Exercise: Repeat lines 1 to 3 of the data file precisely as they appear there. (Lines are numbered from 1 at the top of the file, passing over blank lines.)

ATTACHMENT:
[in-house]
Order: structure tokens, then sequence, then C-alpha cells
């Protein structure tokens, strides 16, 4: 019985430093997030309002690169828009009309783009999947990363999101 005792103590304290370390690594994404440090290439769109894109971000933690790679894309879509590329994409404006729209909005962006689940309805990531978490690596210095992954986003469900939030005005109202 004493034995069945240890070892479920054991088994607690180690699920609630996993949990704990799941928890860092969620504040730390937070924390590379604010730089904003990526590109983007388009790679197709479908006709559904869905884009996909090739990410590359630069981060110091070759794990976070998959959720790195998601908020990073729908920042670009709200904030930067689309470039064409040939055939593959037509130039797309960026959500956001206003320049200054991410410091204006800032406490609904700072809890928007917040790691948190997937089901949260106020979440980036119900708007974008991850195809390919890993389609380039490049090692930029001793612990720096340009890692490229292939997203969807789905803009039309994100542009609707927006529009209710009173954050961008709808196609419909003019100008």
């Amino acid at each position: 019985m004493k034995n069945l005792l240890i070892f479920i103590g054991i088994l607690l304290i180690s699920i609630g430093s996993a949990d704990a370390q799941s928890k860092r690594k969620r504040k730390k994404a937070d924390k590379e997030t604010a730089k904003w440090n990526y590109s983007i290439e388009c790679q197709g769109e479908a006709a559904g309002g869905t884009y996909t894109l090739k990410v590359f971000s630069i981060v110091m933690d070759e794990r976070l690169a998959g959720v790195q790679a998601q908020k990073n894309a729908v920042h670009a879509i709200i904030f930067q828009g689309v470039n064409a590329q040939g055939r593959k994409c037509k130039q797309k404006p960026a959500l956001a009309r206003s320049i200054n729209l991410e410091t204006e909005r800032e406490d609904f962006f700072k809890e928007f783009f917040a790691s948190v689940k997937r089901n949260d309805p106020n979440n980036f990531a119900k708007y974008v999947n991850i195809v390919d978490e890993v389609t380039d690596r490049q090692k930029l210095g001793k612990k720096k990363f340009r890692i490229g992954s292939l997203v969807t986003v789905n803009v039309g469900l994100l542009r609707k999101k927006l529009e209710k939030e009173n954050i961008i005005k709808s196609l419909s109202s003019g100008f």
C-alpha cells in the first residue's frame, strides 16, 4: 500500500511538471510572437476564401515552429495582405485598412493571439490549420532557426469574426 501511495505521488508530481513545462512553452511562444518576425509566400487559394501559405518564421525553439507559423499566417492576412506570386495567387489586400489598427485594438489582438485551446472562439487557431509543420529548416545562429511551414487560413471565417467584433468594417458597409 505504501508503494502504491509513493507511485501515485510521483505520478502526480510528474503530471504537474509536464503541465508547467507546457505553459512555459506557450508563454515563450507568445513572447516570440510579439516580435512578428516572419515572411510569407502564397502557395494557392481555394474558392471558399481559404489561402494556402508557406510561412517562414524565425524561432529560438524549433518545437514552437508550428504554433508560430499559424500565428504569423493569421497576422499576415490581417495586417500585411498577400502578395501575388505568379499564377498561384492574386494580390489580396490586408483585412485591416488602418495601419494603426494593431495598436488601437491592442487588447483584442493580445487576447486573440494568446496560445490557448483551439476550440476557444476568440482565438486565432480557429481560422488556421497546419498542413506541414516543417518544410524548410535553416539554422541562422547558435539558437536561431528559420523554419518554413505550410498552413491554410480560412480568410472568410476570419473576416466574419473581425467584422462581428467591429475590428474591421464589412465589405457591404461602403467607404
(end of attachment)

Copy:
[in-house]
Order: structure tokens, then sequence, then C-alpha cells
């Protein structure tokens, strides 16, 4: 019985430093997030309002690169828009009309783009999947990363999101 005792103590304290370390690594994404440090290439769109894109971000933690790679894309879509590329994409404006729209909005962006689940309805990531978490690596210095992954986003469900939030005005109202 004493034995069945240890070892479920054991088994607690180690699920609630996993949990704990799941928890860092969620504040730390937070924390590379604010730089904003990526590109983007388009790679197709479908006709559904869905884009996909090739990410590359630069981060110091070759794990976070998959959720790195998601908020990073729908920042670009709200904030930067689309470039064409040939055939593959037509130039797309960026959500956001206003320049200054991410410091204006800032406490609904700072809890928007917040790691948190997937089901949260106020979440980036119900708007974008991850195809390919890993389609380039490049090692930029001793612990720096340009890692490229292939997203969807789905803009039309994100542009609707927006529009209710009173954050961008709808196609419909003019100008």